• Promoting equity and including necessary resources and supports to ensure equal outcomes for students, regardless of race, ethnicity, socio-economic status, disability, or English-language proficiency.

The report explains the framework of “reciprocal accountability,” a term coined by Harvard Professor Richard Elmore, and recommends it as a first step to accomplish these goals. Elmore argues that each level in an accountability system, from federal and state governments down to districts and schools, is responsible for producing “high-quality learning opportunities for every child.”

As a first step toward achieving reciprocal accountability, the report encourages states to engage with diverse stakeholders at different levels, considering how new accountability designs can increase equity and improve outcomes for every student.

Is Vermont a Model?

As an example of a next-generation accountability system, the report cites Vermont’s ESSA accountability plan. The Vermont Agency of Education measures school performance using five priority areas: academic proficiency; personalization; high-quality staffing; safe, healthy schools; and investment priorities.

For each of the state’s five priorities, Vermont’s education department has guiding accountability questions and reporting measures, using a rating system from “near target” to “on target.” (See the graphic from the iNACOL report, above, which breaks down Vermont’s accountability system.)

As ESSA requires states to identify their lowest-performing 5 percent of schools, Vermont’s rating system identifies schools that perform “off-target” on a three-year cycle on the state’s first priority, academic proficiency. But unlike accountability models that rely on a single, summative rating of school performance, Vermont’s rating system encourages a culture of continuous improvement. School leaders and educators receive guidance on how to achieve the outcome targets for their school and students.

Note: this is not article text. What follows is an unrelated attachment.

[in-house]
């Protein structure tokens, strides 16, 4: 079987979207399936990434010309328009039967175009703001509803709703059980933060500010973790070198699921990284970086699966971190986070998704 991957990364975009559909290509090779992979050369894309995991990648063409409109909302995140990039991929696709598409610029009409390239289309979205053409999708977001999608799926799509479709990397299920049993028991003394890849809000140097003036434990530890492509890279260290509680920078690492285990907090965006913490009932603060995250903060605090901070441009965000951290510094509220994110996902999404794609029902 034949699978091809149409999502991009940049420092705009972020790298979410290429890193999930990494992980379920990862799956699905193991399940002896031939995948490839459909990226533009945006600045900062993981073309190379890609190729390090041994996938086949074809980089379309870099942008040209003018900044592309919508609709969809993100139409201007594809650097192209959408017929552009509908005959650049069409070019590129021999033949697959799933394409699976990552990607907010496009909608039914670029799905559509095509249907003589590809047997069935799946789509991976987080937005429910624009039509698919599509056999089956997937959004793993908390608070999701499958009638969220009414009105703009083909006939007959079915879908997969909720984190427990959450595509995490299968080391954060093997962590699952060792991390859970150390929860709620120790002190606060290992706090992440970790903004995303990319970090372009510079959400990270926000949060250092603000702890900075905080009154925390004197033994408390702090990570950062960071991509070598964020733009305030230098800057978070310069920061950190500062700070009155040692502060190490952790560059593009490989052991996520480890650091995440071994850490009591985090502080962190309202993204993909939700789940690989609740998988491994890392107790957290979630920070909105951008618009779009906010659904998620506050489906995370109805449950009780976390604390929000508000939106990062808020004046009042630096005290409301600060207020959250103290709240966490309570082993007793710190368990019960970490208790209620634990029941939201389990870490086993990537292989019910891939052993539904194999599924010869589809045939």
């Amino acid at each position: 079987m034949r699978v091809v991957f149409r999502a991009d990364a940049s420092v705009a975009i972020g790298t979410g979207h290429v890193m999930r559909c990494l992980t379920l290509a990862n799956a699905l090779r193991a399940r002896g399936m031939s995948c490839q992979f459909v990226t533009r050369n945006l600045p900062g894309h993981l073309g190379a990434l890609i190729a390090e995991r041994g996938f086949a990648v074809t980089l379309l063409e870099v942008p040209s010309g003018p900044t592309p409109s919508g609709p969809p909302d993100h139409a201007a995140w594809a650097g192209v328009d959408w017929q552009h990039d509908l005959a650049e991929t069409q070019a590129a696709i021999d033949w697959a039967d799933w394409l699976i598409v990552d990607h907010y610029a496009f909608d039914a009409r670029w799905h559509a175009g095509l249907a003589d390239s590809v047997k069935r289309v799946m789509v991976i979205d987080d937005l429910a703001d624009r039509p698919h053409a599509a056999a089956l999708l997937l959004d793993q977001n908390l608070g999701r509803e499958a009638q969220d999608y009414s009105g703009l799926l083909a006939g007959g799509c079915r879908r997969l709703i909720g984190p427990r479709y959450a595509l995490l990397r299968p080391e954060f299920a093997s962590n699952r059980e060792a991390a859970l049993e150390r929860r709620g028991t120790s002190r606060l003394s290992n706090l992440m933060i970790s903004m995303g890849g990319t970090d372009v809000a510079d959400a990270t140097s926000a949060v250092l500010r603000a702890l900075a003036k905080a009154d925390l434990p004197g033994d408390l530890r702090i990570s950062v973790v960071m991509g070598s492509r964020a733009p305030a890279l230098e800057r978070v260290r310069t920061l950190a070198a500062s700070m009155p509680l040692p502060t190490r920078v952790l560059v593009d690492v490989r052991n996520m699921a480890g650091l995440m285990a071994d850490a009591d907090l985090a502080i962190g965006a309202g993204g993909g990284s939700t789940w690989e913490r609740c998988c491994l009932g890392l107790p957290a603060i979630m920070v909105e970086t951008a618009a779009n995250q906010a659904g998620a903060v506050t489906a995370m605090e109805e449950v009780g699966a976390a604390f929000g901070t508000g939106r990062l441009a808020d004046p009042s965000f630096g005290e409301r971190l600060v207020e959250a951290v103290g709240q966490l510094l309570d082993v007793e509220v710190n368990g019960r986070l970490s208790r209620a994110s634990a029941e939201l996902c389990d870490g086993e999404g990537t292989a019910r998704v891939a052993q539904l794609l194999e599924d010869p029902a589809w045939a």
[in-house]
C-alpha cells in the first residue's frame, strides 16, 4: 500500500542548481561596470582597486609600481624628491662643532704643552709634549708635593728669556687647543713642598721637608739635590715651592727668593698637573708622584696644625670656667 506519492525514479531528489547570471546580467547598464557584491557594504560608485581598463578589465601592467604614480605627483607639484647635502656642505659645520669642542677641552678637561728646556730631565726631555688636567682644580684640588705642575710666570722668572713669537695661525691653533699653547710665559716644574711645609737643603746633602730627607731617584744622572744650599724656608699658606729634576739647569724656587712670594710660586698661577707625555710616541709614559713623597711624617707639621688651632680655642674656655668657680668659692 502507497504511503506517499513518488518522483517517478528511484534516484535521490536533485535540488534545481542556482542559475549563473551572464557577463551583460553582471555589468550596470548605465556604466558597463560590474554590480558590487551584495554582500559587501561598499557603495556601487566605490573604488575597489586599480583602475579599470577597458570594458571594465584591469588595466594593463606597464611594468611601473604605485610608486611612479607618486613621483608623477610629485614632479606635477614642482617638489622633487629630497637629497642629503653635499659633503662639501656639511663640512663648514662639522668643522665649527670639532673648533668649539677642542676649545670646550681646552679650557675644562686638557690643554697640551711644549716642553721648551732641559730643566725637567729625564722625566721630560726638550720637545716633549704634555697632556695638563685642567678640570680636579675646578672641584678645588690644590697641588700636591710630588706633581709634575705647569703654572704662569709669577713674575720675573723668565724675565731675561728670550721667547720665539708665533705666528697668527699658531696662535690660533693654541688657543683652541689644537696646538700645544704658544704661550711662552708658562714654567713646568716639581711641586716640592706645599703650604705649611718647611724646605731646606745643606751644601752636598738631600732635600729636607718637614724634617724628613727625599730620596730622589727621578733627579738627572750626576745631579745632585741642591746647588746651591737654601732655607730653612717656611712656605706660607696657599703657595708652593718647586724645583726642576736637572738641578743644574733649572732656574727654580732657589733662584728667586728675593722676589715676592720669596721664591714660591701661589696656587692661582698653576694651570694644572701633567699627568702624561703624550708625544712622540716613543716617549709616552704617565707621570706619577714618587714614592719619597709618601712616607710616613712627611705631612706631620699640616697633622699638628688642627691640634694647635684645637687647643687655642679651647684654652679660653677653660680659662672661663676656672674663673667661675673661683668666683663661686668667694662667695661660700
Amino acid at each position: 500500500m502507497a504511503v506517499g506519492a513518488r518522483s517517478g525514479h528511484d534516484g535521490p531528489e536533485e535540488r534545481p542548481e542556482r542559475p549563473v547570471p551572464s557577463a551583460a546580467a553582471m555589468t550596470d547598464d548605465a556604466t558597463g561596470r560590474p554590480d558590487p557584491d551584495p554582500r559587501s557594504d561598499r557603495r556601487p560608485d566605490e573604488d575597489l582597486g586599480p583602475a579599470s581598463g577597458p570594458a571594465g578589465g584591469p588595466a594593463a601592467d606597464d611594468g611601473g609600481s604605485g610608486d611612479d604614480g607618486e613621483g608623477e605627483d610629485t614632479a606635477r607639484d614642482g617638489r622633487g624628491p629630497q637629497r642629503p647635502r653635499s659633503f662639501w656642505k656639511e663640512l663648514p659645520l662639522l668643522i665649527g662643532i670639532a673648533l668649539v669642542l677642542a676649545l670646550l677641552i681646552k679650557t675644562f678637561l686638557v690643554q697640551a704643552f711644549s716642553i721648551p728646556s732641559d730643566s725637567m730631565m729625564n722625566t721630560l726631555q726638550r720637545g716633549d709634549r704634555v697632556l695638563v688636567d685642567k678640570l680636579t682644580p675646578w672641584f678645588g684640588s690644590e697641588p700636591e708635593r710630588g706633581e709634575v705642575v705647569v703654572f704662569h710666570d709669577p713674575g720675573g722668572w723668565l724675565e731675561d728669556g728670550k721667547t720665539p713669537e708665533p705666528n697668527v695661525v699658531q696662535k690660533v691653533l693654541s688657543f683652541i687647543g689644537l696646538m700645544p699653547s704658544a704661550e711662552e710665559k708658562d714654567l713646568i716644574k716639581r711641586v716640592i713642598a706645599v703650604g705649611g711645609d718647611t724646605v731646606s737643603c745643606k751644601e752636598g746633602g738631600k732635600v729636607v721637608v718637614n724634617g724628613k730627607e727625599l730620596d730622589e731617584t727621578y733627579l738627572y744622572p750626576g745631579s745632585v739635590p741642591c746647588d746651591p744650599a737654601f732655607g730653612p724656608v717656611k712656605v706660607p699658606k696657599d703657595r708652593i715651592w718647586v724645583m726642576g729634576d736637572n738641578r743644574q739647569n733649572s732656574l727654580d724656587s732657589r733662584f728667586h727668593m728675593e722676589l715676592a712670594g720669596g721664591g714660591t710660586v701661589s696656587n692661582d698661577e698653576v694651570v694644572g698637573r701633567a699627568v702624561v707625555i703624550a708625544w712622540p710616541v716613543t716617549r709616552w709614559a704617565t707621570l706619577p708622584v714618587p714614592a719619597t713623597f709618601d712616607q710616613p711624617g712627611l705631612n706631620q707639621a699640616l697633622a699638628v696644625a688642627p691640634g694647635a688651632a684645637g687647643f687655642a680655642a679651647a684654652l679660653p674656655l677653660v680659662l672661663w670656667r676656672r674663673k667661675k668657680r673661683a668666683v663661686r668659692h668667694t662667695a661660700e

“Vermont’s state plan considers how all schools can improve, not just schools that have been labeled under a particular perfomance level,” Worthen said. “I think that’s in the spirit and mindset of continuous improvement.”

Back to the Drawing Board?

The authors recommend that state policymakers bring together educators, policymakers, and community members to create a new definition of student success, which may help redefine knowledge and skills that will carry students forward in college, careers, and life.

Though Worthen said her organization has not completed a review of ESSA state accountability plans, she pointed to an interactive map from KnowledgeWorks, a national education organization which is one of iNACOL’s partners. The map examines state strategies to promote personalized learning through ESSA and includes links to summaries of each state’s accountability measures.

The authors point out that states can send a request to the Department of Education to amend their ESSA accountability measures at any time.

“It is important for states, but also for education stakeholders, to think about how to better their plans,” Worthen said, “and what support they may need from the U.S. Department of Education to change their plans.”

See also:

Photo included from iNACOL policy brief. (Source: Vermont Agency of Education)

A version of this news article first appeared in the Digital Education blog.